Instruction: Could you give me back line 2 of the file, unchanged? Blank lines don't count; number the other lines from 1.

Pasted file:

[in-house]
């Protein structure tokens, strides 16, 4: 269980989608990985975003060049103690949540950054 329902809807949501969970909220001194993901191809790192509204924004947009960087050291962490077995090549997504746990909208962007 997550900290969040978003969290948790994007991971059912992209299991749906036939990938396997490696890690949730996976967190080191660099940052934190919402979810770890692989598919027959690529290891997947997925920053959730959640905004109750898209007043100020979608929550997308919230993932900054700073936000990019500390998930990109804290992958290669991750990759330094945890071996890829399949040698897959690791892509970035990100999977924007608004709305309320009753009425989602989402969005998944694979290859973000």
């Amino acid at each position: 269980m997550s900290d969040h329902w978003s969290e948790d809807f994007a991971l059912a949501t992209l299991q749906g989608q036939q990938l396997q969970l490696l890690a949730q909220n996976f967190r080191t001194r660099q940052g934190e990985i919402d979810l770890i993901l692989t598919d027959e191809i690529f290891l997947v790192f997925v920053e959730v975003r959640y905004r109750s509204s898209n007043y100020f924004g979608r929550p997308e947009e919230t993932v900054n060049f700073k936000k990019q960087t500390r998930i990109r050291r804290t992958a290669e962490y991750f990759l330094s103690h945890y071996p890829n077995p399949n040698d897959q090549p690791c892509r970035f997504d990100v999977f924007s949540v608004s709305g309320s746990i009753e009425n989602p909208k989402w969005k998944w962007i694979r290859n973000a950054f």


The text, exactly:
């Protein structure tokens, strides 16, 4: 269980989608990985975003060049103690949540950054 329902809807949501969970909220001194993901191809790192509204924004947009960087050291962490077995090549997504746990909208962007 997550900290969040978003969290948790994007991971059912992209299991749906036939990938396997490696890690949730996976967190080191660099940052934190919402979810770890692989598919027959690529290891997947997925920053959730959640905004109750898209007043100020979608929550997308919230993932900054700073936000990019500390998930990109804290992958290669991750990759330094945890071996890829399949040698897959690791892509970035990100999977924007608004709305309320009753009425989602989402969005998944694979290859973000």